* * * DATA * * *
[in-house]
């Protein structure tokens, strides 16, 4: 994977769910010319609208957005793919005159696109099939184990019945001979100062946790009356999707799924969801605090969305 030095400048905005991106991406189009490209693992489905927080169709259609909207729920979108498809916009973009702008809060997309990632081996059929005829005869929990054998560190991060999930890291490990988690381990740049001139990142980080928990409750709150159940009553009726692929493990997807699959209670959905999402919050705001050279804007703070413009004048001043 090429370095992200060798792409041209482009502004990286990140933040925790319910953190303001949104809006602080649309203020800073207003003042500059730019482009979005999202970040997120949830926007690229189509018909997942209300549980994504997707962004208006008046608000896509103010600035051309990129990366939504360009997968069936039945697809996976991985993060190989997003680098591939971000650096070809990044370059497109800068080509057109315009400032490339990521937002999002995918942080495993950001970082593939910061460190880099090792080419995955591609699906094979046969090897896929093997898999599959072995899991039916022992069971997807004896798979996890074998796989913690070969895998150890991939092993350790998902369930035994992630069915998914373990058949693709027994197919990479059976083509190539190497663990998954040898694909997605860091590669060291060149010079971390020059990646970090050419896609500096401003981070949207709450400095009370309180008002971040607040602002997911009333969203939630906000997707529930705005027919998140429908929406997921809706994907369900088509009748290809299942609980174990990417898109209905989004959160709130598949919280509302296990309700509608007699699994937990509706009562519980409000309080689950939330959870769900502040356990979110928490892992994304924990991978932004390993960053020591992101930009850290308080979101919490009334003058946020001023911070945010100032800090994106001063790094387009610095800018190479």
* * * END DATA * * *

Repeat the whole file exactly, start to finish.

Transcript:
[in-house]
């Protein structure tokens, strides 16, 4: 994977769910010319609208957005793919005159696109099939184990019945001979100062946790009356999707799924969801605090969305 030095400048905005991106991406189009490209693992489905927080169709259609909207729920979108498809916009973009702008809060997309990632081996059929005829005869929990054998560190991060999930890291490990988690381990740049001139990142980080928990409750709150159940009553009726692929493990997807699959209670959905999402919050705001050279804007703070413009004048001043 090429370095992200060798792409041209482009502004990286990140933040925790319910953190303001949104809006602080649309203020800073207003003042500059730019482009979005999202970040997120949830926007690229189509018909997942209300549980994504997707962004208006008046608000896509103010600035051309990129990366939504360009997968069936039945697809996976991985993060190989997003680098591939971000650096070809990044370059497109800068080509057109315009400032490339990521937002999002995918942080495993950001970082593939910061460190880099090792080419995955591609699906094979046969090897896929093997898999599959072995899991039916022992069971997807004896798979996890074998796989913690070969895998150890991939092993350790998902369930035994992630069915998914373990058949693709027994197919990479059976083509190539190497663990998954040898694909997605860091590669060291060149010079971390020059990646970090050419896609500096401003981070949207709450400095009370309180008002971040607040602002997911009333969203939630906000997707529930705005027919998140429908929406997921809706994907369900088509009748290809299942609980174990990417898109209905989004959160709130598949919280509302296990309700509608007699699994937990509706009562519980409000309080689950939330959870769900502040356990979110928490892992994304924990991978932004390993960053020591992101930009850290308080979101919490009334003058946020001023911070945010100032800090994106001063790094387009610095800018190479």